TALKING TO MYSELF on the blog today - 21 December 2016 - I've neglected the blog in recent weeks. Lately, life has been relentless in its demands, and silenced my writing voice. But there's "a whole lot of shouting going on" in our family right now because our oldest granddaughter, Eliza, turns SIXTEEN today. Born in the first year of the new century, Eliza has been pulling me forward toward the future since the day she arrived. There's not much she can't do when she sets her mind - she draws, sings, plays the guitar, ukelele and other string instruments, makes speeches, speaks Spanish, writes songs and poems, is funny, compassionate and ready to save the world. I could go on, but you get the idea :-) Happy birthday, Eliza - we love you! (But not enough to keep from embarrassing you with this old story written about you when you were five. Not much has changed though :-) )

ELIZA: Our granddaughter Eliza looked up from her cradle with the oldest eyes I’ve ever seen in an infant. She was already preparing herself to take over my matriarchal duties. Eliza is five now -- a pretty, blonde pixie -- but don’t be fooled by her delicate appearance into thinking she is a child. She and I know we are the lynchpins that hold the family together.


Eliza cautions her daddy not to get lost when they go to the mall. That happened once, she says, when he wandered away from her. She quickly located a policeman, and told him her daddy was lost, but she doesn’t want to go through that again!


She listens carefully to the pediatrician’s instructions when she accompanies her younger brother for his check-ups, and reminds her mother daily to brush Baby Owen’s teeth. 


When her older brother, Jared, does something too heinous to be ignored, a reluctant Eliza is obliged to report him to the authorities. 


And a big fan of broccoli and other vegetables, herself, she continues her futile campaign to get the whole family to take the “Healthy Food Challenge” promoted on one of her TV shows.


Sometimes she gets her facts wrong. For example, she was near frantic when she thought her mother was mistaken about the name of the president of the United States. Everyone knows, Eliza said, that it’s George Washington.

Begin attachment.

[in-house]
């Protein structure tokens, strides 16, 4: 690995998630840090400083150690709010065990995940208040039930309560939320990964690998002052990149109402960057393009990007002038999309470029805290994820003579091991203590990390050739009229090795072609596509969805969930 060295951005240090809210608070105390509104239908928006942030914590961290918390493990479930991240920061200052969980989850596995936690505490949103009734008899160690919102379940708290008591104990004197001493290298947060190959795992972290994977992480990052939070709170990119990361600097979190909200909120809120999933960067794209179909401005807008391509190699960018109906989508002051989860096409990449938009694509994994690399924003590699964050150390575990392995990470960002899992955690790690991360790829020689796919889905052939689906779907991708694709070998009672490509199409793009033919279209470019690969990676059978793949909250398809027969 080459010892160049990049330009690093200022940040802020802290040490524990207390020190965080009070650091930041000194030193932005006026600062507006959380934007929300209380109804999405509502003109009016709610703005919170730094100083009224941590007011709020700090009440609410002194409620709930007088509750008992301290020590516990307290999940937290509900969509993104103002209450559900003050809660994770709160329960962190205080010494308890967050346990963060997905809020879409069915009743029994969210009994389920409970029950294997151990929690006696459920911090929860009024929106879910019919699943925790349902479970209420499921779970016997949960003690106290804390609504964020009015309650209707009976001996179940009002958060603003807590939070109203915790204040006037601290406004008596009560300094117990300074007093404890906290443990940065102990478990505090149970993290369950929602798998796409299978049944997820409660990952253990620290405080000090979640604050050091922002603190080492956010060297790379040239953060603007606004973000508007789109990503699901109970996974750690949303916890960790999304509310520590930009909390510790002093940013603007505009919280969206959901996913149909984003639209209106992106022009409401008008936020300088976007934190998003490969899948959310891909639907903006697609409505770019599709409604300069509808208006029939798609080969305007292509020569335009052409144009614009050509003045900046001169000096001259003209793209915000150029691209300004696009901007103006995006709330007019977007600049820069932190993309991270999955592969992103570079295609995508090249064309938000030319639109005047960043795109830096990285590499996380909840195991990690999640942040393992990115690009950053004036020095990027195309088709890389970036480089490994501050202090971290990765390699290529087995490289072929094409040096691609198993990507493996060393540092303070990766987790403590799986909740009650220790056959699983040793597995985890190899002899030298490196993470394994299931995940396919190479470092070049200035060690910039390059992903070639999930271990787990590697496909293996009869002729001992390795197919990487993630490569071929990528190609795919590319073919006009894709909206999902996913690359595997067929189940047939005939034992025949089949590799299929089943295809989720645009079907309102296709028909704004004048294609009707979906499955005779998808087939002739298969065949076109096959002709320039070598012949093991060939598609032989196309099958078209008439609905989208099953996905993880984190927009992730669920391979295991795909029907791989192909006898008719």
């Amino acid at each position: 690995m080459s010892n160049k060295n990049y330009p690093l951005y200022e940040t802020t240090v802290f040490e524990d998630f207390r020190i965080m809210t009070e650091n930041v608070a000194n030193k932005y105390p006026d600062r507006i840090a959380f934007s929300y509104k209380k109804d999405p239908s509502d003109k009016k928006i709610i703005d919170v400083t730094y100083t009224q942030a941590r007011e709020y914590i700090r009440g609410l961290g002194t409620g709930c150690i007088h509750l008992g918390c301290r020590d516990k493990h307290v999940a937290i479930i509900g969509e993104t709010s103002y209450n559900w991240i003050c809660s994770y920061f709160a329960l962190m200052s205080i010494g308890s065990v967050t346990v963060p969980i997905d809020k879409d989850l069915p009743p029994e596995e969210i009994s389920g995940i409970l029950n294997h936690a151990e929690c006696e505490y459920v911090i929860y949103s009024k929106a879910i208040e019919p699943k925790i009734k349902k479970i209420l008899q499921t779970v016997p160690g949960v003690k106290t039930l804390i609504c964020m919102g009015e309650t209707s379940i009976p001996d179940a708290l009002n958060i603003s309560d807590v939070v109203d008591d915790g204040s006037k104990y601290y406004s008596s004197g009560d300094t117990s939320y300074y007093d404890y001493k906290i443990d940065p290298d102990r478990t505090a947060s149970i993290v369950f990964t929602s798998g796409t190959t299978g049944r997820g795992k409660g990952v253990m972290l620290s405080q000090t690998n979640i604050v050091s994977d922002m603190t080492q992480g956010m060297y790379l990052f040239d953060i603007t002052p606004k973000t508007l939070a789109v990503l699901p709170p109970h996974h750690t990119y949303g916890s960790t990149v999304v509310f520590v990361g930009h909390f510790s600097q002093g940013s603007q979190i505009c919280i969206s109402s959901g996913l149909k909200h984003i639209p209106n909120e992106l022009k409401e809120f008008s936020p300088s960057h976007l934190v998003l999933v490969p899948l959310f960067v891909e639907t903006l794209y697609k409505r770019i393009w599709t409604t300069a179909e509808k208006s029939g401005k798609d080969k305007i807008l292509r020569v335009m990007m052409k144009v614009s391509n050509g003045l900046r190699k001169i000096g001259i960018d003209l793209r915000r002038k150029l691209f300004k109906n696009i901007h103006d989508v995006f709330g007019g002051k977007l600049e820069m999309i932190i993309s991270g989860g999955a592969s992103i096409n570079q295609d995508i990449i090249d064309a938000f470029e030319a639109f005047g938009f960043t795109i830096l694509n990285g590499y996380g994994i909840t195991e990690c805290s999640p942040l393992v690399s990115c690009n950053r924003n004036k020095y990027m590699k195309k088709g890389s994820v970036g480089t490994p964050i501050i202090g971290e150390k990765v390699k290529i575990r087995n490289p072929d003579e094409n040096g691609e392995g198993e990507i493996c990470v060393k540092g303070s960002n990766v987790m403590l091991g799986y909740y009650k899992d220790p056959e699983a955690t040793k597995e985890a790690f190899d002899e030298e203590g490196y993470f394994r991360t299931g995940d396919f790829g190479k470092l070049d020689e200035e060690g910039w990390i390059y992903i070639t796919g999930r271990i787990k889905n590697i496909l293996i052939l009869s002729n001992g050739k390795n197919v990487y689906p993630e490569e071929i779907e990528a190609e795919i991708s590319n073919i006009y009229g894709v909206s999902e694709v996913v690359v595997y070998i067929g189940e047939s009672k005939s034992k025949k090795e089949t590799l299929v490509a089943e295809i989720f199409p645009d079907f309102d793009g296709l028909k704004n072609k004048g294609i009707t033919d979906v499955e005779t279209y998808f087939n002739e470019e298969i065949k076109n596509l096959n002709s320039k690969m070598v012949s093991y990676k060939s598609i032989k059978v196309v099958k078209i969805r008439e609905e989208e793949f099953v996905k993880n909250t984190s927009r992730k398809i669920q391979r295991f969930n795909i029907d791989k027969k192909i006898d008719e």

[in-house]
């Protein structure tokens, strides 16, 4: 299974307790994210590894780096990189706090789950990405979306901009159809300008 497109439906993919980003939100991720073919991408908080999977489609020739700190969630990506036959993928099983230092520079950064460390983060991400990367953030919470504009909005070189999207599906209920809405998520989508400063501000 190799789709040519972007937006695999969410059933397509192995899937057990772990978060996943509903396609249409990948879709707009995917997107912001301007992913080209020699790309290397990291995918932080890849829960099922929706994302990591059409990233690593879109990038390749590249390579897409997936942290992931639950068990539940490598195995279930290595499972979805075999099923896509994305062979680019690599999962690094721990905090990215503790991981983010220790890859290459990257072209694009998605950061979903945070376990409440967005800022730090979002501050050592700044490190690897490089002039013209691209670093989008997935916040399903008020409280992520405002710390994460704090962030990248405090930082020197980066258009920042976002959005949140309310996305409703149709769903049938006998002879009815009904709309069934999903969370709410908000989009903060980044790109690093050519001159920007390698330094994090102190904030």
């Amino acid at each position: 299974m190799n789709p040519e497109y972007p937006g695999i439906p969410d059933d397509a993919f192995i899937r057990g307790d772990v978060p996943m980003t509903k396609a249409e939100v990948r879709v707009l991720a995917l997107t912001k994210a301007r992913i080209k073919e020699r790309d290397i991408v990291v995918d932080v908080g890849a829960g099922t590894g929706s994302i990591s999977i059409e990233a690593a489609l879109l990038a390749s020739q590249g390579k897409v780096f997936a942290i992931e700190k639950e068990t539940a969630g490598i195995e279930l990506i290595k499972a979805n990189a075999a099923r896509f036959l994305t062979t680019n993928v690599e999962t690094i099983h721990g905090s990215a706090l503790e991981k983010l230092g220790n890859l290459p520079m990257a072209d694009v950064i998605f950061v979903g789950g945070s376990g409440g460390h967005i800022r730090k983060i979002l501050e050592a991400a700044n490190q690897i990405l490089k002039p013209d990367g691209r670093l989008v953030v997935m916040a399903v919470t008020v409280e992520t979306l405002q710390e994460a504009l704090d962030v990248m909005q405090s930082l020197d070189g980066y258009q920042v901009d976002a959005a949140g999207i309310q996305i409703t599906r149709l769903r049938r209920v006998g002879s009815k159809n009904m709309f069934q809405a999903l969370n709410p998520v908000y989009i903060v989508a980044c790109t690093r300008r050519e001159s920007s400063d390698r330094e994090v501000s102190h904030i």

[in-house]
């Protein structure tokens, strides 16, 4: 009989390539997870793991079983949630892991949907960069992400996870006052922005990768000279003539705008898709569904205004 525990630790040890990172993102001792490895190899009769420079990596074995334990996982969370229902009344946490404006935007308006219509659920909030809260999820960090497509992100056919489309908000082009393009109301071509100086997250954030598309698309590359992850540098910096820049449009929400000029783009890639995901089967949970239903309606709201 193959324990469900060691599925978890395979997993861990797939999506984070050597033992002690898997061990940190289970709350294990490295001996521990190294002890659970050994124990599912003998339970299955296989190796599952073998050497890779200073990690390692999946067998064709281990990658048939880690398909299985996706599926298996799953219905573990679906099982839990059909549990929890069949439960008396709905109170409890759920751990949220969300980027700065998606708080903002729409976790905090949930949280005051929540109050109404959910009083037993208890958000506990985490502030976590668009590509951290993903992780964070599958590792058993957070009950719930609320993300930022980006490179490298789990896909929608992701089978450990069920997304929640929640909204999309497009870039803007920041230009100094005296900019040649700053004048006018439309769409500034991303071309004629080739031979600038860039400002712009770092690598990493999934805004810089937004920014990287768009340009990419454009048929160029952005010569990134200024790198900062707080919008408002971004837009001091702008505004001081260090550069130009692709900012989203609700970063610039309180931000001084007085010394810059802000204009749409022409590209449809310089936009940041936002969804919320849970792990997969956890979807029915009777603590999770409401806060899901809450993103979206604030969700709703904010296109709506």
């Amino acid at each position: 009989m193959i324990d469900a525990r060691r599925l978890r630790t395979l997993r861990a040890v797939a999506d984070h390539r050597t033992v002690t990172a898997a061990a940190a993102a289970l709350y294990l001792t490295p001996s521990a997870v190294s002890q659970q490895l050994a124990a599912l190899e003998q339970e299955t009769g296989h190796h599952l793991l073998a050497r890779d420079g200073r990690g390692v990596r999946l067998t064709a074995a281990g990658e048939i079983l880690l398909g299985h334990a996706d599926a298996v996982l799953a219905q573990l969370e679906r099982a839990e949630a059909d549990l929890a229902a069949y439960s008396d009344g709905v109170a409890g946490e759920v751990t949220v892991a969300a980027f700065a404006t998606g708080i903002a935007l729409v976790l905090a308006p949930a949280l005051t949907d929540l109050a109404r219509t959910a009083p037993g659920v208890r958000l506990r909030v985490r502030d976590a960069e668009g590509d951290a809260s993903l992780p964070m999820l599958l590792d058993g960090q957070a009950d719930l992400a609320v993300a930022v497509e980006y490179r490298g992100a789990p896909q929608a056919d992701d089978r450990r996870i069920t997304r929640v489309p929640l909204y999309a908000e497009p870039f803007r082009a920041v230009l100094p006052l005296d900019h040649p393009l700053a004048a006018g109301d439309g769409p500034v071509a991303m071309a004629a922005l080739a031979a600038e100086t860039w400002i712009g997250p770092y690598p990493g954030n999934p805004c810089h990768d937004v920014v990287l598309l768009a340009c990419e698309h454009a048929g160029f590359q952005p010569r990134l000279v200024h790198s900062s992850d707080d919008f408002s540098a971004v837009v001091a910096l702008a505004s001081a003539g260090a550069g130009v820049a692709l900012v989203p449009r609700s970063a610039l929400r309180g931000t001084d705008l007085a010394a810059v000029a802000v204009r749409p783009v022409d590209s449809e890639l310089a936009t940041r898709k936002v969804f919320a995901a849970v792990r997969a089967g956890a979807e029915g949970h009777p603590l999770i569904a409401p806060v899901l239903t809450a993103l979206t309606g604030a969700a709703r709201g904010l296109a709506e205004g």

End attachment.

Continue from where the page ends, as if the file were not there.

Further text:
But most of the time she does a superb job at rescuing us. Case in point - when I couldn’t find our car in the shopping center parking lot one rainy day, she quickly grasped the gravity of our situation. “How will we ever get home?” she wailed. Quick as a wink, she shouted out to a passing stranger with an umbrella, “Miss! Please help us! We’ve lost our car!” 


Sandwiched between two princely brothers born to be served, Eliza learned early that a female’s lot in life is – well - not to be served. When one wants a glass of milk, for example, the quickest way to get it is to pour it. Beginning at about age three, it was not uncommon to find Eliza pulling herself up the refrigerator shelves like a mountain climber scaling Mt. Everest, and yelling, “I’ll get it.” 


And whenever family finances get a little tight, Eliza goes to work. This past summer, she set up two businesses in the front yard. The first was a whistling stand. Eliza is a champion whistler, and she thought this idea was a sure winner. She did earn a dollar with her talent, but had only one customer, Henry, the boy next door, who may, or may not, be in love with her. 


Second time around, she decided to market a product with broader appeal – the juice boxes her mother had purchased for the soccer team’s snack. At a quarter apiece, she was selling them like hot cakes to the neighborhood children before her horrified parents closed her down. Eliza didn’t understand why they were in such a snit – after all, she’d made a profit.


Despite her flair for business, Eliza plans to make her living as an artist when she grows up since she is very good at drawing. Unless she goes to clown college, she says. “We need clowns,” she observes.


But her grandfather sees MIT in her future. She can take apart and put together toys with the deftness of an engineer, and she loves nothing better than a good dig for bugs in the back yard. 


Eliza is ambivalent about boys. She’s seen the dark side of the male psyche since her big brother and his male cronies dominate her world. Yet, though the details are fuzzy, she understands that she will have to acquire a husband in order to have “her babies.” 
Two years ago, she thought she had the problem solved when her mother brought home a new brother from the hospital. “Owen, I’m going to marry you when I grow up,” she cooed. As gently as I could, I explained that since Owen was her brother, he was not husband material. Eliza was stunned. 

“You mean I have to go out and find a boy?” 


I have no doubt that she will -- if that is what Eliza makes up her mind to do. With Eliza in line to take charge of my family, I can rest in peace.


©Georgia Green Stamper - reprinted from You Can Go Anywhere  (I apologize for the formatting peculiarities. The paper's software and I are not in sync this morning.)